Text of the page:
Derek - That's a fantastic result, and no, your post was spot-on. Many of us would like to know the specific steps you took in PS to do that - some of us because we use both PI and PS and your technique could be used to squeeze the last little bit out a given image, and others because they use PS exclusively after stacking in something like DSS. I'm thinking you're using a layer that's been filled with a neutral gray that you then adjust the intensity of to match the average background of the astrophoto, and then one of the blending modes to accomplish filling in the "holes" or subtracting out the "hills".
Thanks. I've had to do a lot of experimenting, imaging from a white zone, and your guess is correct. I created a flat background a few years ago, basically by taking one of my best color images that had a very sparce starfield and a small PN that were easy to remove, then with a combination of gaussian blur and dust and scratches filter, similar to JPMs tone mapping techniques came up with this background, which I adjust accordingly with color balance to taste and levels to achieve my desired background with most subsequent images.
With images in general I do the following:
1) If it is monochrome image I desaturated the flat background. If it is a color image, I adjust the color balance to roughly match that of the target image (or leave it if I prefer the color of the flat background).
2) My flat background has a "k value" of 80%. You find this in the window /info tab /CMYK levels. In the reference image, you find a uniform area of background devoid of stars and nebulosity, and run the cursor across this area watching the k value change as you move the curser.
3) In an image with splotchy but otherwise uniform target background, I'll determine the lowest k value (say 70%) and adjust the levels in the flat backround to perhaps 1-2% lower (brighter, say 69%) than that of the target background.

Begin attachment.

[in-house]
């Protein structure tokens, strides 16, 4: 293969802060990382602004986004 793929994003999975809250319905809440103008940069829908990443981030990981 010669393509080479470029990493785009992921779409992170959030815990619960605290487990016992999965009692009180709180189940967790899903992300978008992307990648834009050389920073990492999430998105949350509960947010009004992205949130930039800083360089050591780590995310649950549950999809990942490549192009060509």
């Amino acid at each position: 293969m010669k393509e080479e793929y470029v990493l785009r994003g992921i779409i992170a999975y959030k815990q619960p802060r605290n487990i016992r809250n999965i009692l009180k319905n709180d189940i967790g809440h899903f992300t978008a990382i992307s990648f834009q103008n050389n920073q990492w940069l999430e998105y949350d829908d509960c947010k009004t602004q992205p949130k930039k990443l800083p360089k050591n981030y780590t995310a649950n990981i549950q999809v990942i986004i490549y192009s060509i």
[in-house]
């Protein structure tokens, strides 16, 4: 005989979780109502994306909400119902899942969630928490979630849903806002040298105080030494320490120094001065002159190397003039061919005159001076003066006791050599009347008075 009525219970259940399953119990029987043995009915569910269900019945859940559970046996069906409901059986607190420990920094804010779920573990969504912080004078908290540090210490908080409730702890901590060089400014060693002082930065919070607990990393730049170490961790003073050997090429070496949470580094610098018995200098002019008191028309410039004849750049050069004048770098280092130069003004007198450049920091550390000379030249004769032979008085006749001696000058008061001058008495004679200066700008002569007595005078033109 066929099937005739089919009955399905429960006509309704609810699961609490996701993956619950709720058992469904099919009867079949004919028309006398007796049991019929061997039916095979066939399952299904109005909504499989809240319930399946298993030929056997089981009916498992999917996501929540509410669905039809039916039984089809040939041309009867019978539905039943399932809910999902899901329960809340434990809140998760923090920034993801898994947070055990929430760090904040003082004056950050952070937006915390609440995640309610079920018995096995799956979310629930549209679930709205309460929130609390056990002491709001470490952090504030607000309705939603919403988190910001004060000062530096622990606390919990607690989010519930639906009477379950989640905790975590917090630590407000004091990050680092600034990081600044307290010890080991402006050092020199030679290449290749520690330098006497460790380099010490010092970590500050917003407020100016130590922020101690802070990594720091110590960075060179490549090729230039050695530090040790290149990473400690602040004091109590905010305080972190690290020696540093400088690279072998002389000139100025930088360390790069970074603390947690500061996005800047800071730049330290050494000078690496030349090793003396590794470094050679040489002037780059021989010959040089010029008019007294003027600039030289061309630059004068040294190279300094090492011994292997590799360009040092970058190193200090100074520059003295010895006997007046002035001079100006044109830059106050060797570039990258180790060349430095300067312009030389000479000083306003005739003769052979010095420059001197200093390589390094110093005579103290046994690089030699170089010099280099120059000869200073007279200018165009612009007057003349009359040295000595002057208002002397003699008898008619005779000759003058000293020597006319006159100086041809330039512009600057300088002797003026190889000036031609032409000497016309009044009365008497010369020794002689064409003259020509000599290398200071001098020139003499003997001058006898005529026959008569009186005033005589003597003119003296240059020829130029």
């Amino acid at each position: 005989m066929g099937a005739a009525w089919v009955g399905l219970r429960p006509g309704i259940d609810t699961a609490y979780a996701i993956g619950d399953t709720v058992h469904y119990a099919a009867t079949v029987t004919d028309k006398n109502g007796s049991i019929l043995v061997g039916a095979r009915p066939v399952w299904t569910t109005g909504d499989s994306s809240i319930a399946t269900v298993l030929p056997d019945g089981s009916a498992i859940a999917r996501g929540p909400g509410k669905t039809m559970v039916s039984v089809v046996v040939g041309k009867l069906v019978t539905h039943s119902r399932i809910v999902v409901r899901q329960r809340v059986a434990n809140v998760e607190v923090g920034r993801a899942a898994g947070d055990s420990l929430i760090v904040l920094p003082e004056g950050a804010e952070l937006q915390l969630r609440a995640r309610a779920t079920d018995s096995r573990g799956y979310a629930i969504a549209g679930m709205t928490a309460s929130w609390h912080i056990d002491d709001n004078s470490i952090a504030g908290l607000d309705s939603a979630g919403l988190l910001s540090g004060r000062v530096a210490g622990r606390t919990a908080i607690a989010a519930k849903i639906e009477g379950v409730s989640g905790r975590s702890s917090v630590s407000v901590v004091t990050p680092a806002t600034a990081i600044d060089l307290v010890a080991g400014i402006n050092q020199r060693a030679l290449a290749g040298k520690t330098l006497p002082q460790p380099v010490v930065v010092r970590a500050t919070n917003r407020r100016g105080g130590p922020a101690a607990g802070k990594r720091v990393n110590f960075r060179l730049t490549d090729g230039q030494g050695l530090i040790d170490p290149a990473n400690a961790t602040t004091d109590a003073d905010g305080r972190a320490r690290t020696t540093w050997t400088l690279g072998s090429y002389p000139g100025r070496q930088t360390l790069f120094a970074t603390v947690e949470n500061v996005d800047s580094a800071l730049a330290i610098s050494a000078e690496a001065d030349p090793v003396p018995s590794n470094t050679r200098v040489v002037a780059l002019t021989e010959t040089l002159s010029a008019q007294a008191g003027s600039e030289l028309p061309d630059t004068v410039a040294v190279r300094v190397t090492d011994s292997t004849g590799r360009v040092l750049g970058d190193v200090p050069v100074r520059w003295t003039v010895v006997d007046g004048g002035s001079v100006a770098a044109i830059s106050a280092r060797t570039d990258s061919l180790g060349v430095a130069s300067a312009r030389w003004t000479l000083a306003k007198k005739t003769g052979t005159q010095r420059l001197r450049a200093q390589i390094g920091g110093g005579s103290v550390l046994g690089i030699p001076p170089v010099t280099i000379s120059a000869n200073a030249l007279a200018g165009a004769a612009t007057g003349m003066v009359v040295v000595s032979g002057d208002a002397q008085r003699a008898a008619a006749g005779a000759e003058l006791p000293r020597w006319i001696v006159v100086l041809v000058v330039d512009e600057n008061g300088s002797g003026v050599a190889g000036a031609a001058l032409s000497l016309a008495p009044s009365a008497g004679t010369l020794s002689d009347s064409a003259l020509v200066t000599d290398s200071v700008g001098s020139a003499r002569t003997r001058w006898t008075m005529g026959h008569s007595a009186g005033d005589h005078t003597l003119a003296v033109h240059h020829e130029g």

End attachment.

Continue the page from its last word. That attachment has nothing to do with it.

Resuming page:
4) Copy the adjusted flat background and paste it over the target background.
5) Change the blending in layers to "lighten"
6) Adjust the opacity % to taste and flatten image.
With your image, because it was more a salt and pepper issue it was more guesswork and trial and error. I checked the k value of individual pixels in a magnified segment. The stars had a k value from 0 in the center to 5-10% at the edges and the darkest pixels (pepper) had a k value of 87%. So getting a general sense of the target background level and with successive trial and error, I adjusted the k value of the flat background to 35%, then 25%, then finally 15% which is what you see in the three examples in the previous post, again layering with a lighten blend. At 15% the image overall was ridiculously bright, so I adjusted the resulting background levels to a k of 50%. Normally, this method has very little effect on star quality and nebulosity, and even on fine nebulosity if done carefully. But in your example, because of the extreme nature of the background neutralization required (wide salt and pepper variation), the brighter stars took on a harsh edge. So a little "less crunchy more fuzzy" application with Carboni's Action Set would fix those up nicely. Anyway, that's about it.
Edited by schmeah, 30 April 2017 - 08:33 PM.